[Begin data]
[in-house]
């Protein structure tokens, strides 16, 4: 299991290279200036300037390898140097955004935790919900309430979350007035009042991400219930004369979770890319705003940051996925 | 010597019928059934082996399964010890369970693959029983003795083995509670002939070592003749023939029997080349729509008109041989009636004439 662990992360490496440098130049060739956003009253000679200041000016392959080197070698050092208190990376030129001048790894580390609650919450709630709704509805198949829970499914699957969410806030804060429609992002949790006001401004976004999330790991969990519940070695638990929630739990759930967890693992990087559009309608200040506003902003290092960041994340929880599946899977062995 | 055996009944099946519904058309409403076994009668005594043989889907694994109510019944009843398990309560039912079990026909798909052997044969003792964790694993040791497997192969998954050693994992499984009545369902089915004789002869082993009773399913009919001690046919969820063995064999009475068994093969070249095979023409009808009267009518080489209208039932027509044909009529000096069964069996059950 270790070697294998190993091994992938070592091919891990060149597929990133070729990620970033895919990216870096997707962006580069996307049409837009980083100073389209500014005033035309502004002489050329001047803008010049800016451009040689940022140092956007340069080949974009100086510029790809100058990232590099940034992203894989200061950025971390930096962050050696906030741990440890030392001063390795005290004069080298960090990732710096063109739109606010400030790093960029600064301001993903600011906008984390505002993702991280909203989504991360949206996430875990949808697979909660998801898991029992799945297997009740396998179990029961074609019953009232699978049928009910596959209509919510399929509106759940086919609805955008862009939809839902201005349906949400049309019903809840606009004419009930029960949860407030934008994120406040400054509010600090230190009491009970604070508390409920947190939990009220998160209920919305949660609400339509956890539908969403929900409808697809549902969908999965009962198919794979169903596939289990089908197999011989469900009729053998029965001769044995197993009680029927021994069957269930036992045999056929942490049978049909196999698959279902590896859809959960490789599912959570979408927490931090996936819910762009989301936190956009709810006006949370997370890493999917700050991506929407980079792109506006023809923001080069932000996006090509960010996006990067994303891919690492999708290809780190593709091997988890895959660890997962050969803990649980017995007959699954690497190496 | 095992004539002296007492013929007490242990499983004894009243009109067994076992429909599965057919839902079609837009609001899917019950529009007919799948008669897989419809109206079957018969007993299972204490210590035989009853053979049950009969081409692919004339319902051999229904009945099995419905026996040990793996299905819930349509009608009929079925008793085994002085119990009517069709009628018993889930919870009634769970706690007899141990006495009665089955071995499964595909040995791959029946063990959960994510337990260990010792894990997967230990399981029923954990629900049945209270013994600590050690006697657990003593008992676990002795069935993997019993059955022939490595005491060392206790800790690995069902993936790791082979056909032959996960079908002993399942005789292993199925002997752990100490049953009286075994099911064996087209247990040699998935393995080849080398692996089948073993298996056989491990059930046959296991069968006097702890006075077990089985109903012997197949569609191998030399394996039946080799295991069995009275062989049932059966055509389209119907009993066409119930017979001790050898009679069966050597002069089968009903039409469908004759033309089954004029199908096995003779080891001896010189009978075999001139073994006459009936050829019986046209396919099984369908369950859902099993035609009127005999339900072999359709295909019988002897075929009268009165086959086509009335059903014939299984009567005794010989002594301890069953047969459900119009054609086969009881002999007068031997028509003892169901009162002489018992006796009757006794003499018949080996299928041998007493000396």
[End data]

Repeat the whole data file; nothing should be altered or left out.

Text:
[in-house]
């Protein structure tokens, strides 16, 4: 299991290279200036300037390898140097955004935790919900309430979350007035009042991400219930004369979770890319705003940051996925 | 010597019928059934082996399964010890369970693959029983003795083995509670002939070592003749023939029997080349729509008109041989009636004439 662990992360490496440098130049060739956003009253000679200041000016392959080197070698050092208190990376030129001048790894580390609650919450709630709704509805198949829970499914699957969410806030804060429609992002949790006001401004976004999330790991969990519940070695638990929630739990759930967890693992990087559009309608200040506003902003290092960041994340929880599946899977062995 | 055996009944099946519904058309409403076994009668005594043989889907694994109510019944009843398990309560039912079990026909798909052997044969003792964790694993040791497997192969998954050693994992499984009545369902089915004789002869082993009773399913009919001690046919969820063995064999009475068994093969070249095979023409009808009267009518080489209208039932027509044909009529000096069964069996059950 270790070697294998190993091994992938070592091919891990060149597929990133070729990620970033895919990216870096997707962006580069996307049409837009980083100073389209500014005033035309502004002489050329001047803008010049800016451009040689940022140092956007340069080949974009100086510029790809100058990232590099940034992203894989200061950025971390930096962050050696906030741990440890030392001063390795005290004069080298960090990732710096063109739109606010400030790093960029600064301001993903600011906008984390505002993702991280909203989504991360949206996430875990949808697979909660998801898991029992799945297997009740396998179990029961074609019953009232699978049928009910596959209509919510399929509106759940086919609805955008862009939809839902201005349906949400049309019903809840606009004419009930029960949860407030934008994120406040400054509010600090230190009491009970604070508390409920947190939990009220998160209920919305949660609400339509956890539908969403929900409808697809549902969908999965009962198919794979169903596939289990089908197999011989469900009729053998029965001769044995197993009680029927021994069957269930036992045999056929942490049978049909196999698959279902590896859809959960490789599912959570979408927490931090996936819910762009989301936190956009709810006006949370997370890493999917700050991506929407980079792109506006023809923001080069932000996006090509960010996006990067994303891919690492999708290809780190593709091997988890895959660890997962050969803990649980017995007959699954690497190496 | 095992004539002296007492013929007490242990499983004894009243009109067994076992429909599965057919839902079609837009609001899917019950529009007919799948008669897989419809109206079957018969007993299972204490210590035989009853053979049950009969081409692919004339319902051999229904009945099995419905026996040990793996299905819930349509009608009929079925008793085994002085119990009517069709009628018993889930919870009634769970706690007899141990006495009665089955071995499964595909040995791959029946063990959960994510337990260990010792894990997967230990399981029923954990629900049945209270013994600590050690006697657990003593008992676990002795069935993997019993059955022939490595005491060392206790800790690995069902993936790791082979056909032959996960079908002993399942005789292993199925002997752990100490049953009286075994099911064996087209247990040699998935393995080849080398692996089948073993298996056989491990059930046959296991069968006097702890006075077990089985109903012997197949569609191998030399394996039946080799295991069995009275062989049932059966055509389209119907009993066409119930017979001790050898009679069966050597002069089968009903039409469908004759033309089954004029199908096995003779080891001896010189009978075999001139073994006459009936050829019986046209396919099984369908369950859902099993035609009127005999339900072999359709295909019988002897075929009268009165086959086509009335059903014939299984009567005794010989002594301890069953047969459900119009054609086969009881002999007068031997028509003892169901009162002489018992006796009757006794003499018949080996299928041998007493000396």